Simon Cosgrove: A look back at the past week in Russia [week-ending 29 July 2022]

31 July 2022

By Simon Cosgrove

Simon is chair of Rights in Russia but writes these comments in a personal capacity and they may not necessarily represent the views of the organisation

This week the severe curtailment of freedom of expression in Russia has been highlighted by prosecutions of democracy activist Vladimir Kara-Murza, the blogger Sergei Komandirov and the archaeologist Evgeny Kruglov. Human Rights Watch reported on the danger of government abuse of biometric databases and the Committee to Protect Journalists produced guidelines on Russian ‘fake news’ legislation. In respect of Russia’s war against Ukraine, Amnesty International expressed concern about Russia’s apparent intention of putting 92 Ukrainian POWs on trial for alleged war crimes and voiced outrage over the castration of a Ukrainian POW by Russian soldiers. Meanwhile, the Observatory for the Protection of Human Rights Defenders condemned the arbitrary detention, torture and ill-treatment of 33 humanitarian aid workers by Russian forces and OSCE member states activated the Moscow Mechanism to assess Russia’s legal and administrative practice in light of its OSCE commitments.

In Russia

This week OVD-Info reported that political activist Vladimir Kara-Murza, currently held in custody on charges of disseminating ‘fake news’ about the Russian army, faces new criminal charges for involvement with an ‘undesirable organisation.’ Earlier this year Kara-Murza was fined 15,000 roubles for an administrative offence of being involved in the activities of an ‘undesirable organisation.’ Two weeks ago, political activist and human rights defender, the ex-director of Open Russia, Andrei Pivarov was sentenced to four years in prison under the ‘ ‘undesirable organisations’ law. Amnesty International says the law under which Pivovarov was jailed – and Kara-Murza has now been charged – ‘contravenes Russia’s international human rights obligations.’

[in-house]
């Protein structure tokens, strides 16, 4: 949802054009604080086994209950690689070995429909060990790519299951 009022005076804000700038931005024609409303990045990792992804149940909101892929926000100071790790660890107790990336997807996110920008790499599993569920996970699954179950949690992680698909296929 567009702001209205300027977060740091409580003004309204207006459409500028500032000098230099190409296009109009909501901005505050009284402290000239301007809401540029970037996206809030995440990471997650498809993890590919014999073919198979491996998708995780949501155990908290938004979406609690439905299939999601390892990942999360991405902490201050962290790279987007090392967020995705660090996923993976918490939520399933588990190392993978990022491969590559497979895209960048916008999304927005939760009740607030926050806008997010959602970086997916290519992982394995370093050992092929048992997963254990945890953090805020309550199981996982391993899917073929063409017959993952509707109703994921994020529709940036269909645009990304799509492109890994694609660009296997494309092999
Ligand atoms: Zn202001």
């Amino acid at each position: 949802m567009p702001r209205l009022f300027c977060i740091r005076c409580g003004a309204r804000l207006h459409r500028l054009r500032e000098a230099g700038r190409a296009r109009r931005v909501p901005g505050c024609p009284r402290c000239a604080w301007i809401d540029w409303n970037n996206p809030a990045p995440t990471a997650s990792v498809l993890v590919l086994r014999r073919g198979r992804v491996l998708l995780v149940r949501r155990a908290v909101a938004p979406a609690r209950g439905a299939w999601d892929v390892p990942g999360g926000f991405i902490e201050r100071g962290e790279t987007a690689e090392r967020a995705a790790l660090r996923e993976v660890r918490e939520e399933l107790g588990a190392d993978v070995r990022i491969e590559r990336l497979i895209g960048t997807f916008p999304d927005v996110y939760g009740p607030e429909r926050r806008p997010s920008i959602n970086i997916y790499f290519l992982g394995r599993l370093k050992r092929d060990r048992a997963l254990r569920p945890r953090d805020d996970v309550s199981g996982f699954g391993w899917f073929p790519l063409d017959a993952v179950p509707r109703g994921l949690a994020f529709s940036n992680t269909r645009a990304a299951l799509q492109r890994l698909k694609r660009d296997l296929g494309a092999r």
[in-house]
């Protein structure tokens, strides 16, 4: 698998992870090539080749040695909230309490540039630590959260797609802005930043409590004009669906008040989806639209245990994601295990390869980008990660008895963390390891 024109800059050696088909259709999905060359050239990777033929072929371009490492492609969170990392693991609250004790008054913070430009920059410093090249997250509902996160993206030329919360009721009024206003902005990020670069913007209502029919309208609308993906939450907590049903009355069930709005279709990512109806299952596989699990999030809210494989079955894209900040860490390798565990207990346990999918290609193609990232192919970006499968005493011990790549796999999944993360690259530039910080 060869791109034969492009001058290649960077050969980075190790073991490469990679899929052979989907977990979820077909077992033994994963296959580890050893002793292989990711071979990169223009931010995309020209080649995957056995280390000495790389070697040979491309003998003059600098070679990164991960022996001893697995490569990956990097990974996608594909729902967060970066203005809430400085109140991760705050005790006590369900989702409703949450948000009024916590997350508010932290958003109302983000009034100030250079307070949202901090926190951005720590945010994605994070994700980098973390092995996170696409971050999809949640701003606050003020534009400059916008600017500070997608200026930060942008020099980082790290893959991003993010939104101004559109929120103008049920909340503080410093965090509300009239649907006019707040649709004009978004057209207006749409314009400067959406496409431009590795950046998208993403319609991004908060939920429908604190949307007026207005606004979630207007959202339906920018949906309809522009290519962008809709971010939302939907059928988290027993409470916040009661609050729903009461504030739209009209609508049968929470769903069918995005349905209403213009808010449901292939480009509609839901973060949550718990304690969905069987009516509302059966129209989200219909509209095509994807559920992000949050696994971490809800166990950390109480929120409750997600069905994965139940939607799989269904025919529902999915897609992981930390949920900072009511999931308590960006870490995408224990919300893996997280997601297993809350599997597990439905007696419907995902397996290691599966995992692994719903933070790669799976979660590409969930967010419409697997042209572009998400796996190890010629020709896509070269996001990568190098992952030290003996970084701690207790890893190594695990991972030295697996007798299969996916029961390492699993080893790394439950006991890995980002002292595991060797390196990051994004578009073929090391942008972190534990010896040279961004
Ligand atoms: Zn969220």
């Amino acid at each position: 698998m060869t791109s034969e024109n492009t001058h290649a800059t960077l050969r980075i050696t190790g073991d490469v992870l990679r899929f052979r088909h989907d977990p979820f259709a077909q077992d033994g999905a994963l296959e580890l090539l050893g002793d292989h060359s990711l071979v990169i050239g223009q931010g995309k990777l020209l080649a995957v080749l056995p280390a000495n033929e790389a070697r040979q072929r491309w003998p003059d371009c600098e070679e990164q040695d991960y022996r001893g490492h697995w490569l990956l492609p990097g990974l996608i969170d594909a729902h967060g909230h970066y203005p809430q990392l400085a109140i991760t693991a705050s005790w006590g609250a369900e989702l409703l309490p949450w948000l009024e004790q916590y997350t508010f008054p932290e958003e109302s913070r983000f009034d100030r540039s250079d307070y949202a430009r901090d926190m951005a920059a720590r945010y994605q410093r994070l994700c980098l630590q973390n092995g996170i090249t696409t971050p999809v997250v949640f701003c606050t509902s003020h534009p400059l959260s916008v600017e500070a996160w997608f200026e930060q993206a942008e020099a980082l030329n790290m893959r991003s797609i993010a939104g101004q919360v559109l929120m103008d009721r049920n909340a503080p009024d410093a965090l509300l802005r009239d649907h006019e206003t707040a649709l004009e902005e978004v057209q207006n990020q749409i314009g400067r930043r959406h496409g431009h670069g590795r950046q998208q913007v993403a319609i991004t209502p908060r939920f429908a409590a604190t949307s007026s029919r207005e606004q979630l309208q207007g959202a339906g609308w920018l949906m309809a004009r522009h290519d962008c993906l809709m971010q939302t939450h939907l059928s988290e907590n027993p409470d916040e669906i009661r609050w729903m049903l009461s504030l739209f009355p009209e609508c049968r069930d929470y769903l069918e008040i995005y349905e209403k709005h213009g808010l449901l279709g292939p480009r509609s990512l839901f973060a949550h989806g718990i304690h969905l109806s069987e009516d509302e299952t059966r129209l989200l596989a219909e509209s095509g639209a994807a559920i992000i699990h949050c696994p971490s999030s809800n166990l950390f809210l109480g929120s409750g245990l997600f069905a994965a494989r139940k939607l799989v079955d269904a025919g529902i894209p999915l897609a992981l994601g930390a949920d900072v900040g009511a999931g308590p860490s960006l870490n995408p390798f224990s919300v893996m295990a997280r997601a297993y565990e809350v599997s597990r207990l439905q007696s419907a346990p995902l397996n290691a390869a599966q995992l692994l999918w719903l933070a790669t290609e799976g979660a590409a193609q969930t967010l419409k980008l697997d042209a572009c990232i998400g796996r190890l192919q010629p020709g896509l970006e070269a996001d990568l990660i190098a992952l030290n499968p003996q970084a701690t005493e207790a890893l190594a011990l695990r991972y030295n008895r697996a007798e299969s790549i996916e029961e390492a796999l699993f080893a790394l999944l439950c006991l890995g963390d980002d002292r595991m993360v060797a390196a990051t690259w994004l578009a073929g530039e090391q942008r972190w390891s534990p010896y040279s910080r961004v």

Andrei Pivovarov has committed no internationally recognized crime and has been jailed for exercising his rights to freedom of expression and association.

Amnesty International

OVD-Info also reported on the jailing of Sergei Komandirov, a blogger from Smolensk, to six and a half years for justification of terrorism, rehabilitation of Naziism with incitement of hatred and insulting a representative of the authorities for posts he made on VKontakte that were critical of the Russian authorities.

A criminal investigation has begun, OVD-Info reported, against Evgeny Kruglov, an archaeologist from Omsk, for dissmeninating ‘fake news’ about the Russian armed forces. Kruglov had reposted a news report about military action in Bucha and Mariupol from a closed VKontakte group. After questioning, Krulov was released but was told he would be sent for a psychiatric examination.

Kruglov’s arrest and the case itself show how much speed the repressive system has gathered in the search for ‘fake news’ in statements by people who take an anti-war stance.


Human Rights Watch in a report commented on the adoption of a law obliging banks and state agencies from March 2021 to enter their clients’ biometrics, including facial images and voice samples, into a central biometrics database without necessarily obtaining clients consent. Human Rights Watch commented: ‘The expansion of biometrics collection by the government, through banks and state agencies, drastically increases the threat of surveillance for people living in Russia. Russian authorities have long used biometric data for artificial intelligence-powered facial recognition to surveil and prosecute peaceful protestors and other critics. With the full-scale invasion of Ukraine in February this year, facial recognition technology became one of the government’s tools in its effort to stifle anti-war protests.’

In true Orwellian spirit, Russian authorities are building a “Big Brother Is Watching You” state, methodically sacrificing people’s rights to their warped quest for total control.

Human Rights Watch